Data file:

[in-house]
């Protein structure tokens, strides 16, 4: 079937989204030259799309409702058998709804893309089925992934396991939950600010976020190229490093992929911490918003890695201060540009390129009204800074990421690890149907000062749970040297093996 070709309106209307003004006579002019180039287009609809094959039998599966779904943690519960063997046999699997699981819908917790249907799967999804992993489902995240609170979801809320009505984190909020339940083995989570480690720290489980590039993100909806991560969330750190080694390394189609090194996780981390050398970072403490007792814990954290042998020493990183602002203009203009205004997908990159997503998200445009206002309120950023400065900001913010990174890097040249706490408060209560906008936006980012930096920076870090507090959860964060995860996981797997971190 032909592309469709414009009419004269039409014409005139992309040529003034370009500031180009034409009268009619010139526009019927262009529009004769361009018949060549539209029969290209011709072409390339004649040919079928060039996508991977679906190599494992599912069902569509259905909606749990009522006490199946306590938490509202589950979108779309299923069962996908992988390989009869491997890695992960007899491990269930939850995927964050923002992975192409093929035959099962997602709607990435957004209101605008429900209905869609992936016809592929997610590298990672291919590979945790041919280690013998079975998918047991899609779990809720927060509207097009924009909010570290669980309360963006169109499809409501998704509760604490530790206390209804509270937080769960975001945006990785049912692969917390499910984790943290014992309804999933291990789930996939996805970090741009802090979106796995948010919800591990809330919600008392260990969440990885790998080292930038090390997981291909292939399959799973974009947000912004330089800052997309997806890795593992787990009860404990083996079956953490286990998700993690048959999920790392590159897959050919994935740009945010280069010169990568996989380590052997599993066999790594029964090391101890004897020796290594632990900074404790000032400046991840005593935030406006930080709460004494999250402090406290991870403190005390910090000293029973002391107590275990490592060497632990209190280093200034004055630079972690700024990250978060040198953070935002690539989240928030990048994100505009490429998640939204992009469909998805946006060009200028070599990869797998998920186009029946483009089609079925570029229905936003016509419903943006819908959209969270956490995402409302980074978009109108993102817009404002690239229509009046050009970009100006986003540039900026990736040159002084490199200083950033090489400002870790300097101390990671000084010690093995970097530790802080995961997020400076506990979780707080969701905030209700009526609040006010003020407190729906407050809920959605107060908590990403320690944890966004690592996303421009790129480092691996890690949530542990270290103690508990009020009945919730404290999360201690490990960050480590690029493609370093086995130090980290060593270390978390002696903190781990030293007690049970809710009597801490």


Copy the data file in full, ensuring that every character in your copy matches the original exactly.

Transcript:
[in-house]
């Protein structure tokens, strides 16, 4: 079937989204030259799309409702058998709804893309089925992934396991939950600010976020190229490093992929911490918003890695201060540009390129009204800074990421690890149907000062749970040297093996 070709309106209307003004006579002019180039287009609809094959039998599966779904943690519960063997046999699997699981819908917790249907799967999804992993489902995240609170979801809320009505984190909020339940083995989570480690720290489980590039993100909806991560969330750190080694390394189609090194996780981390050398970072403490007792814990954290042998020493990183602002203009203009205004997908990159997503998200445009206002309120950023400065900001913010990174890097040249706490408060209560906008936006980012930096920076870090507090959860964060995860996981797997971190 032909592309469709414009009419004269039409014409005139992309040529003034370009500031180009034409009268009619010139526009019927262009529009004769361009018949060549539209029969290209011709072409390339004649040919079928060039996508991977679906190599494992599912069902569509259905909606749990009522006490199946306590938490509202589950979108779309299923069962996908992988390989009869491997890695992960007899491990269930939850995927964050923002992975192409093929035959099962997602709607990435957004209101605008429900209905869609992936016809592929997610590298990672291919590979945790041919280690013998079975998918047991899609779990809720927060509207097009924009909010570290669980309360963006169109499809409501998704509760604490530790206390209804509270937080769960975001945006990785049912692969917390499910984790943290014992309804999933291990789930996939996805970090741009802090979106796995948010919800591990809330919600008392260990969440990885790998080292930038090390997981291909292939399959799973974009947000912004330089800052997309997806890795593992787990009860404990083996079956953490286990998700993690048959999920790392590159897959050919994935740009945010280069010169990568996989380590052997599993066999790594029964090391101890004897020796290594632990900074404790000032400046991840005593935030406006930080709460004494999250402090406290991870403190005390910090000293029973002391107590275990490592060497632990209190280093200034004055630079972690700024990250978060040198953070935002690539989240928030990048994100505009490429998640939204992009469909998805946006060009200028070599990869797998998920186009029946483009089609079925570029229905936003016509419903943006819908959209969270956490995402409302980074978009109108993102817009404002690239229509009046050009970009100006986003540039900026990736040159002084490199200083950033090489400002870790300097101390990671000084010690093995970097530790802080995961997020400076506990979780707080969701905030209700009526609040006010003020407190729906407050809920959605107060908590990403320690944890966004690592996303421009790129480092691996890690949530542990270290103690508990009020009945919730404290999360201690490990960050480590690029493609370093086995130090980290060593270390978390002696903190781990030293007690049970809710009597801490």